React and React Native are heavily optimized frameworks; they’re built for fast, efficient rendering. As long as you’re not committing any React performance sins, your app will run extremely well for most cases. The few types of apps where true multithreading might even be a valid consideration include processor-intensive apps like 3D games and augmented reality apps. And even those have been done rather well with React Native already. So chances are RN can still do what you want it to.

React Native Isn’t React

As I mentioned above, React engineers can transfer a lot of their React (and JavaScript) web development knowledge to React Native easily. Lots of things are going to need to be done differently codewise though, that will require different habits and tools.

Notable concepts that will require new learning and different libraries:

  • Navigation. React Router, for example, is arguably the most common navigation library for React on the web; React Navigation is the de-facto standard on React Native. Navigation on mobile is an entirely different paradigm as well; instead of linking to pages (random access), often mobile screens “stack” — they’re laid one on top of another, so that the only way out of them is to hit the back arrow (and take a screen off the stack and throw it away).
  • Visual styling and layout. React Native uses Flexbox almost exclusively. Web styling has other methods (CSS grid, floating, and so on) that do not exist on RN. Furthermore, styles in RN are written directly in JavaScript — quite different than writing CSS itself (though this can be worked around with a library like styled-components).

These are concepts that exist for web apps but will require a transition to doing them the RN way. Then there are the concepts that don’t exist on the web at all.

Web Apps Are Not Mobile Apps

There are concepts in the mobile development world that either don’t exist at all or exist in very different forms in the front-end web world. To be effective, web teams will have to absorb a few crucial areas of knowledge to be minimally effective with React Native.

A few crucial areas that come to mind:

  • Device differences. Mobile devices have hardware capabilities that most web apps never concern themselves with. Location, device orientation, haptics, push notifications, just to name a few. Each will require some conceptual understanding and usually an RN library for the related device functionality.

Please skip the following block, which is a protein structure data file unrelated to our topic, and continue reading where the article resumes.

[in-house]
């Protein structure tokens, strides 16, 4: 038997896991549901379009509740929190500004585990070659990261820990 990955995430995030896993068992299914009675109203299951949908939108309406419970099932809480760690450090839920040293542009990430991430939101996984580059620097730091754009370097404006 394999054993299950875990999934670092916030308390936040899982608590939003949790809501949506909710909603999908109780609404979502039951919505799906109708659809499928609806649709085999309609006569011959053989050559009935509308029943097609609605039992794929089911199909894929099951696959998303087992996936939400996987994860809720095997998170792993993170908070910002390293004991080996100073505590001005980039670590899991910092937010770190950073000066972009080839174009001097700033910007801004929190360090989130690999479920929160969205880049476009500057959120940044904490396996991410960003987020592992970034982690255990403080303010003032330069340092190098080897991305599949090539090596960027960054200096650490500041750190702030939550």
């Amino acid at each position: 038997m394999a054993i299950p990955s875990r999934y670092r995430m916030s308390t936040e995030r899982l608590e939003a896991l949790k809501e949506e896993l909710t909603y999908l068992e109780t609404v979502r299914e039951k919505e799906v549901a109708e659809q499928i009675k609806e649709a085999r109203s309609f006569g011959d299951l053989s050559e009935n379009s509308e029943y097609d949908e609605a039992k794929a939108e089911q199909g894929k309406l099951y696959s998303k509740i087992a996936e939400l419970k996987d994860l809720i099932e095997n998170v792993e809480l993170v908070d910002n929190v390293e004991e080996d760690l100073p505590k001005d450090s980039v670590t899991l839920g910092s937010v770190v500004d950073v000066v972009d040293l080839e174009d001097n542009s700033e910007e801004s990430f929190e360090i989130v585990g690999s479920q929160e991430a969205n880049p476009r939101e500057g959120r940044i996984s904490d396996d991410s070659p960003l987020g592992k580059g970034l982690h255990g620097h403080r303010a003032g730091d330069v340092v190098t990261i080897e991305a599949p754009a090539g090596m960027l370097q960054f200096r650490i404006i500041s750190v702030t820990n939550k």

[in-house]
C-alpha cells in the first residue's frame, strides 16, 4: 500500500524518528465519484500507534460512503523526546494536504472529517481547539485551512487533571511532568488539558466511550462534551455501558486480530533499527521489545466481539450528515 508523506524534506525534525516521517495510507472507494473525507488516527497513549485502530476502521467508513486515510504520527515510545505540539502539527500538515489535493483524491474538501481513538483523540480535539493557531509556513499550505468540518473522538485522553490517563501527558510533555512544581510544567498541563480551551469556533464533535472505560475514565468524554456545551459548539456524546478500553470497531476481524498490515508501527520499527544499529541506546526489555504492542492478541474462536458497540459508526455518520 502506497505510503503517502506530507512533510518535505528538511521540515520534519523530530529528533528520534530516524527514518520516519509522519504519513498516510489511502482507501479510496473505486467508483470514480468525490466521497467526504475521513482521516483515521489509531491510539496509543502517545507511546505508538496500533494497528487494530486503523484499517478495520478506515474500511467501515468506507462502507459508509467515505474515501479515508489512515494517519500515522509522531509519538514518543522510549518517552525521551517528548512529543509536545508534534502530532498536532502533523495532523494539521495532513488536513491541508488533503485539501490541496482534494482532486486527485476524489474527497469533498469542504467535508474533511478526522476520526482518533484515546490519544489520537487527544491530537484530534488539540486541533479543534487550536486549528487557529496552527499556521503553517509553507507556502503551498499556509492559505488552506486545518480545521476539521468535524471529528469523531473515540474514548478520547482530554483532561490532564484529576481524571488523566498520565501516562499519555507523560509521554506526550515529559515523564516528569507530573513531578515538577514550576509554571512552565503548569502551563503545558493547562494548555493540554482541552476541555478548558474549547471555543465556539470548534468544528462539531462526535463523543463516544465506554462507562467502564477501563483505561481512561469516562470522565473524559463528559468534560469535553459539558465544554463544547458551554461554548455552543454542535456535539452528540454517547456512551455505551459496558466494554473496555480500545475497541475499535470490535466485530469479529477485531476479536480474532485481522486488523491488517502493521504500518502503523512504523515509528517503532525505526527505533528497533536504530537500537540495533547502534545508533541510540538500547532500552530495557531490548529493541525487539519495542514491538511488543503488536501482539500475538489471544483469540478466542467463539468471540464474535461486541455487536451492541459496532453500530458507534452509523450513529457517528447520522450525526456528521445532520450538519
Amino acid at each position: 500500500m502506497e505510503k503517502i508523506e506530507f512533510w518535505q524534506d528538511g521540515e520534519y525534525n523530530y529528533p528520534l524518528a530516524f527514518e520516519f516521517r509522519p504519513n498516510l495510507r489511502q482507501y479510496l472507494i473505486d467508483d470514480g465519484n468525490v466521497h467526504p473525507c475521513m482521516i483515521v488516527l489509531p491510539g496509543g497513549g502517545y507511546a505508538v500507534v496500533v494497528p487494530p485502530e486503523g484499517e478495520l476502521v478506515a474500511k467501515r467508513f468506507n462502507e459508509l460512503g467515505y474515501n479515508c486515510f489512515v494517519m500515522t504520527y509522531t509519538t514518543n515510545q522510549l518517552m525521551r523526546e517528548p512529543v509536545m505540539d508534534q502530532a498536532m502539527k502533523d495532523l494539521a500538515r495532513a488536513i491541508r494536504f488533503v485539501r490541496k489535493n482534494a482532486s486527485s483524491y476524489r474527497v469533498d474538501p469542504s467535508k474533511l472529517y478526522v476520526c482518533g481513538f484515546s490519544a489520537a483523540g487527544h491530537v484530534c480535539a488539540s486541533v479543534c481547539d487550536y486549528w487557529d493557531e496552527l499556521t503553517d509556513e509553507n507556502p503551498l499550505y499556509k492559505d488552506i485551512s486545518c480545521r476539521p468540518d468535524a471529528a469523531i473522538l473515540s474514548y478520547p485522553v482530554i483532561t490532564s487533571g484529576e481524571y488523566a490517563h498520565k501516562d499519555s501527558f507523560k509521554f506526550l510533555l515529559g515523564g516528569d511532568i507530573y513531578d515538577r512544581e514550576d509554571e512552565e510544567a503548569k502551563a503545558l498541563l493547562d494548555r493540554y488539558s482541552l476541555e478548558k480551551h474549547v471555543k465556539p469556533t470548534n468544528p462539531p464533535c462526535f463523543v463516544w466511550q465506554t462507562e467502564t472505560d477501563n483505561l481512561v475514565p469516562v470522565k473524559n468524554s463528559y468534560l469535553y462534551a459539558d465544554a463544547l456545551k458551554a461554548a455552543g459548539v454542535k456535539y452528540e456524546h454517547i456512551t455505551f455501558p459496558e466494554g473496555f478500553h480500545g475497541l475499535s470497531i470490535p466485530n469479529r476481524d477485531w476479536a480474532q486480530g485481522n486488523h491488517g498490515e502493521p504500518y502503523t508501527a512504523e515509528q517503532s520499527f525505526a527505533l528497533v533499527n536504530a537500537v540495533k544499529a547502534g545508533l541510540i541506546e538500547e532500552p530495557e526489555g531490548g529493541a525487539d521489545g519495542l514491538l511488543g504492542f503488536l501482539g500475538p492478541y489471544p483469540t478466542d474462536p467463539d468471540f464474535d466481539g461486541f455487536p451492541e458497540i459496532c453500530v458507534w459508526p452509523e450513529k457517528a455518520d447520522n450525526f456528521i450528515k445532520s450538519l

• Testing is harder. You can’t just send people a URL of your staging server to take a look; you need a way of building real apps and a way of distributing them to people’s devices. And you guessed it, the means to do which is different between iOS and Android.
  • App store process. Like distributing for testing, shipping a live app is a complex process. It’s different between app stores, and in the case of Apple’s App Store, it’s possible to get rejected and have to go back to the drawing board, even if you’re experienced in the matter and know what to expect.
  • Production debugging. Because the release processes on the app stores are not as quick as a web app deployment (and updates require approval), production issues and API versioning conflicts can be catastrophic. Over-the-air updates with something like Microsoft App Center and backward-compatible API versioning (especially with something like GraphQL and Apollo) help mitigate these risks very well.

These are challenges that you (or whomever you hire) should know about before kicking off a React Native project, or they could easily throw a big monkey wrench into your development plans.

The above should serve as a good summary of how valuable React Native is and most of the things you should know before adopting it. It’s a fantastic framework for rapid cross-platform mobile app development, which is why we do so much of our client work with it. Before you have your team (or a hired team) build your app in it, reference this article, and your results will be fantastic.

More about:

Mike Cavaliere

Mike Cavaliere is a Senior Engineering Strategist at Echobind. He’s been working with web and mobile software for two decades as an engineer, manager, and one-time CTO. He’s written dozens of articles, been on a number of podcasts, and authored a book entitled Cut into the Jamstack: Build and Deploy a Full-Stack Application Using React and Next.js. He’s a parent of two boys, loves travel, cocktails, comedy, and most music, with a special place in his heart for 1990’s hip-hop.